Federal Law Prohibits Employers from Retaliating Against You for Pursuing Your Rights Under the FMLA and the FLSA

When it comes to things like minimum wage, overtime, and Family and Medical Leave Act (FMLA) leave, there are multiple different ways that your employer can violate the law. First, there’s the violation itself, in which your employer denies you what the statute demands. Additionally, though, many cases involve retaliation, where an employer punishes an employee for asserting (or, in some instances, merely inquiring about) their statutory rights. An experienced Atlanta employment lawyer can help you determine if retaliation occurred in your case and how to pursue relief for that retaliation.

Last month, the U.S. Labor Department’s Wage and Hour Division (WHD) issued a new guidance document focusing on the issue of retaliation. Specifically, the bulletin placed a spotlight on instances of retaliation against workers who assert their rights under the FMLA, the Fair Labor Standards Act (FLSA), and other labor laws.

As the bulletin noted, legal protections against retaliation are necessary to safeguard workers’ rights. A worker forced to choose between being illegally underpaid or having no job at all reasonably might choose the former over the latter. As a result, “it continues to be of paramount importance that WHD fully enforce the anti-retaliation provisions of the laws.”

So, what does this kind of retaliation look like? The bulletin offered several examples. In one, a restaurant cook made a confidential call to WHD about possible overtime violations. The cook told a coworker and the “news” eventually made its way to a manager, who then fired the cook. The cook was engaging in protected activity under the FLSA and, by firing him for engaging in that protected activity, the employer violated anti-retaliation laws.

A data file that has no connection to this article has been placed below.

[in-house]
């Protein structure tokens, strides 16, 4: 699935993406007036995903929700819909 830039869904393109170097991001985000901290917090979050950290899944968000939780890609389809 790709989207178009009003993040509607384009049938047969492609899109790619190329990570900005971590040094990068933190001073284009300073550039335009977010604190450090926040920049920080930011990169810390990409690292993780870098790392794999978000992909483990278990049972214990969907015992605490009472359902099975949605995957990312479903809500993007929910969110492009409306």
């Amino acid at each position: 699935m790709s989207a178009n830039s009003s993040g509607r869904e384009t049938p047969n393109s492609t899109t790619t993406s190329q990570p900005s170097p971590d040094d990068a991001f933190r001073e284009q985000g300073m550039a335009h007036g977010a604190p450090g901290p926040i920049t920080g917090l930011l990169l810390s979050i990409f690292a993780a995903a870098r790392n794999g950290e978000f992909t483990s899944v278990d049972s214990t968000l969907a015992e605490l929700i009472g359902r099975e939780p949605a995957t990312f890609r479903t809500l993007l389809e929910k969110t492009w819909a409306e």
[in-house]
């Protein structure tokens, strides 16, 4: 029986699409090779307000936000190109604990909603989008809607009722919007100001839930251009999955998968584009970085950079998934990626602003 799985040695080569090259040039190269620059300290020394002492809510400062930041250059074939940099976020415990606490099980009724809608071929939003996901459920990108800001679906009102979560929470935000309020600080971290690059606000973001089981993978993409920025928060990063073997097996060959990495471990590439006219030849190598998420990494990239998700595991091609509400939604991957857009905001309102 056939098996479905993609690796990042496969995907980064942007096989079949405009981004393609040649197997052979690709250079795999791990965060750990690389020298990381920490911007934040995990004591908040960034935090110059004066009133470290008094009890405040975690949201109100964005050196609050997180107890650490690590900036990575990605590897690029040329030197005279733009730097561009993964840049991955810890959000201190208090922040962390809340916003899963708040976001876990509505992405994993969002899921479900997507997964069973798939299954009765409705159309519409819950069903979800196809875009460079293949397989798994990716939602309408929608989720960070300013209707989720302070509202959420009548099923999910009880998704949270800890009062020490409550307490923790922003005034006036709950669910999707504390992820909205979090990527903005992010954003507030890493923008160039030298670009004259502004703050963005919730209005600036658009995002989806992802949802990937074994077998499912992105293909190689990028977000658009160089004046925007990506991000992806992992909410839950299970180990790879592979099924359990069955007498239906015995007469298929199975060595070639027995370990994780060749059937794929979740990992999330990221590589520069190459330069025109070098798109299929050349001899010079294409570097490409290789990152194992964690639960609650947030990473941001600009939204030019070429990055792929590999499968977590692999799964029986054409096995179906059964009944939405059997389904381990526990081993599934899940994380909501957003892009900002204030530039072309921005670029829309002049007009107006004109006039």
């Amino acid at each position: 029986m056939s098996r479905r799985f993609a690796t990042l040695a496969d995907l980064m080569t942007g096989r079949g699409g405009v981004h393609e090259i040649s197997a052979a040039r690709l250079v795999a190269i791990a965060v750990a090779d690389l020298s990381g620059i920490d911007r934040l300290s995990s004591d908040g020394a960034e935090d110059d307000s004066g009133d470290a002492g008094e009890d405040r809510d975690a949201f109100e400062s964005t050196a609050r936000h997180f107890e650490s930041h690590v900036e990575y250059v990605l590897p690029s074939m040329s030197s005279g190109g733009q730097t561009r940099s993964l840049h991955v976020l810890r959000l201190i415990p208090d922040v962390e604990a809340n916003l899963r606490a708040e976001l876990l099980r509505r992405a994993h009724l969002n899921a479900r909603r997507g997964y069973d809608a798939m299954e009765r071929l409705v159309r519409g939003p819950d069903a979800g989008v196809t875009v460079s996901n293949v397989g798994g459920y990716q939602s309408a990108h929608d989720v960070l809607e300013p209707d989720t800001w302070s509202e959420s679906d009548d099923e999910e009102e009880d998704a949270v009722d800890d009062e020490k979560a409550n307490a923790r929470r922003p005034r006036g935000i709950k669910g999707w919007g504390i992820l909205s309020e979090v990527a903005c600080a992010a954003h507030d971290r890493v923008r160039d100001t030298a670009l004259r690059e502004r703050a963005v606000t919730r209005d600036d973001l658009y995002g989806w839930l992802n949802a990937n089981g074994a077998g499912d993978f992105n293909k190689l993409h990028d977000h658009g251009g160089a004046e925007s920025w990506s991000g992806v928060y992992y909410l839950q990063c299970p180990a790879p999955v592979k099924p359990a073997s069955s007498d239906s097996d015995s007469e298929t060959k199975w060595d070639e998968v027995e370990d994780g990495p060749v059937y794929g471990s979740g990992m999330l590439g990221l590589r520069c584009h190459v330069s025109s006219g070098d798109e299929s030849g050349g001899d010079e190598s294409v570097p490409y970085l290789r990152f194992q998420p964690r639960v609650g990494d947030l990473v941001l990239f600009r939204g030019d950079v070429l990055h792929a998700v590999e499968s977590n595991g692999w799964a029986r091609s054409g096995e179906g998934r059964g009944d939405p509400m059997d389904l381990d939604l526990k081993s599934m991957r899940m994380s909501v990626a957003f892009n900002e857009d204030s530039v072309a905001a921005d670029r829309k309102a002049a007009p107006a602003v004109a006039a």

Alternately, there’s the oft-occurring issue of new mothers in the workplace. The WHD’s example focused on a new mom in a call center who expressed breast milk during her lunch break. The process of pumping, cleaning up, and returning to work extended beyond the bounds of the woman’s lunch break period, about which her supervisor complained. When the mother asked for another pumping break later in her shift, the supervisor sent her home without pay. The mother’s request for an additional break was a protected activity and her supervisor’s sending her home without pay would be illegal retaliation, according to the WHD.

FMLA, Retaliation, and Workplace Attendance Policies

When it comes to the FMLA and retaliation the issues can be somewhat different. Many times, the retaliation can tie into the enforcement of the employer’s attendance policies. This can include employers with “no-fault” or occurrence-based attendance policies. Any employer whose policies include punishment for exceeding a set number of absences or occurrences cannot count the use of approved FMLA leave as an absence/occurrence. For example, say that a father was approved to use FMLA leave to care for his child who was receiving cancer treatments. If the father missed work on January 3rd, February 11th-12th, and March 22nd (due to his child’s health needs) and the employer assessed three “occurrences” against him, that could be an actionable instance of retaliation.

The WHD also offered the example of a hotel front desk clerk with chronic migraines (for which she was approved to use FMLA leave.) In four months, she missed six days across three absences due to migraines. When she returned after the third absence, her manager cut her hours in half, criticizing her for failing to “show up every day.” That also could be FMLA retaliation.

In most of these examples, the workers appeared to have strong cases of FMLA or FLSA violations. Keep in mind, though, that you can still have a winning case of retaliation even if the underlying FMLA or FLSA-related issue was not a violation at all. Say, for example, the cook in the first example learned from the WHD that the employer’s pay policies were completely legal and compliant with the statutes. The manager’s act of firing the cook would still be illegal retaliation if the cook could prove that the manager took the action because of the cook’s having contacted the WHD.

Various laws like the FMLA and the FLSA give workers certain statutory rights. Generally, employers may not take adverse action against their employees who invoke those rights or inquire about them. When an employer does, that’s retaliation and against the law. The skilled Atlanta employment retaliation attorneys at the law firm of Parks, Chesin & Walbert are here to help workers who have been harmed by this kind of illegal employment practice. We’ve successfully handled countless retaliation cases on behalf of a wide array of clients. Contact us through this website or at 404-873-8048 to schedule a consultation about your situation.

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